News that Volkswagen rigged U.S. diesel emissions tests — a scandal sometimes referred to as “Dieselgate” — has harmed the “hardworking men and women who make their livelihood selling vehicles in the Volkswagen brand” and led to reduced sales, according to a consolidated class action filed in California federal court on Tuesday.
The American Civil Liberties Union sued U.S. Immigration and Customs Enforcement in California federal court on Wednesday requesting records relating to contracts between the agency and private companies over a surveillance technology known as the automated license plate reader.
Climate change will be front and center Thursday morning in U.S. District Judge William H. Alsup's San Francisco courtroom as Big Oil squares off with Oakland and San Francisco over the future of the cities' suits seeking to hold oil giants liable for climate change-related infrastructure damage. Here's a rundown of the hearing's key players as well as key issues to watch.
The U.S. Department of Transportation’s decision to grant 10 state- and local-backed projects special licenses to test different ways of flying unmanned aircraft systems in collaboration with private-sector partners gives those governments a larger-than-expected role in shaping the federal regulatory framework for drones, industry observers say.
Jamba Juice operator Whirl Colorado LLC sued insurer Houston Casualty Co. in California federal court on Tuesday over the “offensive” refusal to resolve “very dangerous claims” stemming from a store manager’s sexual assault of one of his workers.
California-based real estate development company MBK Real Estate LLC said Wednesday that it has agreed to buy nine senior living properties and their operations from West Living LLC for $382 million.
A Colorado federal jury has convicted a California man on multiple charges for his role in a scheme in which he and his co-conspirators duped investors into giving him $3 million to purportedly access billions of dollars he claimed were in an overseas bank account.
A group of drivers amended their claims in California federal court Tuesday against auto dealer Autobahn Inc. to help effectuate a proposed settlement that would provide the drivers with $1.6 million in vouchers for dropping claims the company misled them into believing it used genuine Mercedes parts to repair their vehicles.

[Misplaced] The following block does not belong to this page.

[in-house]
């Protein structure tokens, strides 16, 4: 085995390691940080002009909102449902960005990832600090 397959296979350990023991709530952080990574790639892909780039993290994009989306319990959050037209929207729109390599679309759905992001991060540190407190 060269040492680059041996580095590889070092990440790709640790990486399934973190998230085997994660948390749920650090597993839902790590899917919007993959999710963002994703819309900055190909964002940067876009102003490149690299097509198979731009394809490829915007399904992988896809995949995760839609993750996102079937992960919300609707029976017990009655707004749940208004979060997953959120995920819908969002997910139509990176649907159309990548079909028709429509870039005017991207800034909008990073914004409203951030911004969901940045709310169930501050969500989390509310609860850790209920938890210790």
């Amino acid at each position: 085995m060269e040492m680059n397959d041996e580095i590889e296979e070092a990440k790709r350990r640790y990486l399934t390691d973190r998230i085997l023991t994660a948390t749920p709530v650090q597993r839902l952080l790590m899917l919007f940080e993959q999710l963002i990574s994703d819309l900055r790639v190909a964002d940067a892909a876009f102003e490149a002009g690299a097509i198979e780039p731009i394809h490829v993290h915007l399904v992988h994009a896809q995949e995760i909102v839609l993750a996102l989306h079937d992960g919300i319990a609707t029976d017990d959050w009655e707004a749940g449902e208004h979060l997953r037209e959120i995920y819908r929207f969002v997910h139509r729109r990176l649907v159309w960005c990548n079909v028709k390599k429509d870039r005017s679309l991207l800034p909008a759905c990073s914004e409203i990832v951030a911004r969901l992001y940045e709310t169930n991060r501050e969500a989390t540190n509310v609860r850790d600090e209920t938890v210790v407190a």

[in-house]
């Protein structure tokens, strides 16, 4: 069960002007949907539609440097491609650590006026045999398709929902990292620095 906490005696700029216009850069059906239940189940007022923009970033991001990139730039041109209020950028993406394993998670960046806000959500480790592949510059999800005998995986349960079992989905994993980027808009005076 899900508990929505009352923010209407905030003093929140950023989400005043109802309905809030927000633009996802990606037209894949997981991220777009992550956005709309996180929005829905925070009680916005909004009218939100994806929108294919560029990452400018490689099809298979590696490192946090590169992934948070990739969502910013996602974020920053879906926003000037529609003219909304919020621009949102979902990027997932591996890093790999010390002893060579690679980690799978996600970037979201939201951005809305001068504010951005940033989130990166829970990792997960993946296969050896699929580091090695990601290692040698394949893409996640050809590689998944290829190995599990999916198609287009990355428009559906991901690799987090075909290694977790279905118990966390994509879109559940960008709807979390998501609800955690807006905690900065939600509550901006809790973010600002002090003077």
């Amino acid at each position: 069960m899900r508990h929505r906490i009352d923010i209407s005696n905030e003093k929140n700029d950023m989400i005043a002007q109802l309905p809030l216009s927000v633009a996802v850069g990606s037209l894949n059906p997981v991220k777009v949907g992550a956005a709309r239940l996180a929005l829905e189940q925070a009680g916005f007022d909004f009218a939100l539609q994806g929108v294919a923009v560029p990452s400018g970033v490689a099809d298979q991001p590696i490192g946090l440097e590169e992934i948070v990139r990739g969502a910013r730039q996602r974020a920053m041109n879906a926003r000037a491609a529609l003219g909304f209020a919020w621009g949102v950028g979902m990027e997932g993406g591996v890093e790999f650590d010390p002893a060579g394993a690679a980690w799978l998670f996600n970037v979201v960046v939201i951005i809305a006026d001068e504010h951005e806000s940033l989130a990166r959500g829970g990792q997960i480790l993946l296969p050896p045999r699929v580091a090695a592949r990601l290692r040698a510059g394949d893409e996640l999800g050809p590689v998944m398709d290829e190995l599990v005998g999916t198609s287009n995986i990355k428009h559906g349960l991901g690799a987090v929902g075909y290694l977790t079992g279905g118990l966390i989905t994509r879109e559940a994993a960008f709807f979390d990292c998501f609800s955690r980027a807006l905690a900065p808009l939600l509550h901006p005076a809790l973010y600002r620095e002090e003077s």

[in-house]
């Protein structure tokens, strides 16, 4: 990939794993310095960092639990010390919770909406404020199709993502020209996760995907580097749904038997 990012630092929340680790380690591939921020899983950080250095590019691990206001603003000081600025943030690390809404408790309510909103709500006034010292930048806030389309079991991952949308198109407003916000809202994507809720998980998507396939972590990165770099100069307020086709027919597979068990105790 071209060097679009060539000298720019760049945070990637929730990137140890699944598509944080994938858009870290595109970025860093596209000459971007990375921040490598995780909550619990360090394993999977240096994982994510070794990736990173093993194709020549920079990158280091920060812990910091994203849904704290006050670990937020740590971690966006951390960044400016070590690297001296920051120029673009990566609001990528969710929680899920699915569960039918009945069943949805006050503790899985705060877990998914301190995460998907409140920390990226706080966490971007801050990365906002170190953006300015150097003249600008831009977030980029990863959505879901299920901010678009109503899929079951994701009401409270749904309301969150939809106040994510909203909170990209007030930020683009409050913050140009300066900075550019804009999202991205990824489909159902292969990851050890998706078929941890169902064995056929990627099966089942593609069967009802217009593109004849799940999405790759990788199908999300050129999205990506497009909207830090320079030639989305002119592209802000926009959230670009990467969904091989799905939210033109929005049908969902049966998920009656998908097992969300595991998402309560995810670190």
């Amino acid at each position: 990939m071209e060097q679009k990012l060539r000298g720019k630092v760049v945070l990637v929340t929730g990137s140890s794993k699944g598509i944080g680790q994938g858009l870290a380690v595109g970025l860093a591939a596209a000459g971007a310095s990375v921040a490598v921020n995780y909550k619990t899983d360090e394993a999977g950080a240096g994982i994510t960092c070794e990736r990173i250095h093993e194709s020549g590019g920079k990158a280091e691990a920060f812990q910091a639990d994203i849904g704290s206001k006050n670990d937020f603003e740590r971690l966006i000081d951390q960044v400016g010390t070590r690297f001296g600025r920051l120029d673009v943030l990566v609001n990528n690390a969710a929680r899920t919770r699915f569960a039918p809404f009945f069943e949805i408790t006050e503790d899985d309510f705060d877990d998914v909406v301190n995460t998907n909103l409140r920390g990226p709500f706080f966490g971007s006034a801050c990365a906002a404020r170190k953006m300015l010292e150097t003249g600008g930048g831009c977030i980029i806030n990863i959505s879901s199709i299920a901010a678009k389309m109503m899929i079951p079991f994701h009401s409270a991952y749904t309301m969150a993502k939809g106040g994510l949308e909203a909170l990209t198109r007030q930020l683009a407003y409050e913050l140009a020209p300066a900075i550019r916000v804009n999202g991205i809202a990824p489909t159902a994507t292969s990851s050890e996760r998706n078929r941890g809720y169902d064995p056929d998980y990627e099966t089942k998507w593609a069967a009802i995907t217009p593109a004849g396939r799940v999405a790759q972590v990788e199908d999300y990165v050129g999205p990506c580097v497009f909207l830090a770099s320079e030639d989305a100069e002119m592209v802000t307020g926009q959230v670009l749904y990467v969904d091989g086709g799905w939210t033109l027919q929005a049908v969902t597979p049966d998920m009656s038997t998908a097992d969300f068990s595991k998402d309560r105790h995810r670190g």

Google has accused an online ordering service in California federal court of disguising itself as a Google affiliate to trick restaurant owners into giving up control of their business profiles on the search engine, infringing the tech giant’s trademark in the process.
Comcast Corp. on Wednesday said it's considering a cash deal to buy the assets 21st Century Fox agreed to sell to California-based Walt Disney Co. last year, the latest bid by the cable giant to usurp Fox's dealmaking.
A California judge on Wednesday tentatively dismissed a Los Angeles attorney's $4.3 million suit alleging that Sheppard Mullin Richter & Hampton LLP committed legal malpractice and fraud by backing a Ponzi scheme, finding that the attorney waived his claims when he reached a deal in arbitration with the scammer.
The son of an Oakland, California, politician raked in thousands of dollars to rig bids on public contracts for clients of his so-called public relations firm, an undercover informant told a California federal jury on Tuesday, calling the arrangement a "pay-to-play" scheme.
A California federal judge on Monday refused to grant a quick win to a certified class seeking to hold a solar company liable for allegedly bombarding consumers with unwanted robocalls on their cellphones, ruling that questions remained about how many offending calls had been placed and whether class members are entitled to enhanced damages.
A pair of consumer advocates on Tuesday urged the Ninth Circuit to revive a proposed class action against gym chain Crunch San Diego LLC over the company’s alleged spamming of members’ cellphones with promotional text messages, saying Federal Communications Commission autodialer rules are applicable in this case and prohibit the gym’s conduct.
Orrick Herrington & Sutcliffe LLP has hired the former co-chair of Weil Gotshal & Manges LLP’s patent litigation practice to co-lead Orrick’s global intellectual property practice, after he's represented major technology companies like Oracle Corp., eBay Inc. and Micron Technology in high-profile patent disputes, Orrick said Tuesday.
A California judge has tentatively tossed a suit alleging that Google arbitrarily discriminated against a gun-scope seller via a “dangerous weapons” policy that barred the business from its ad program.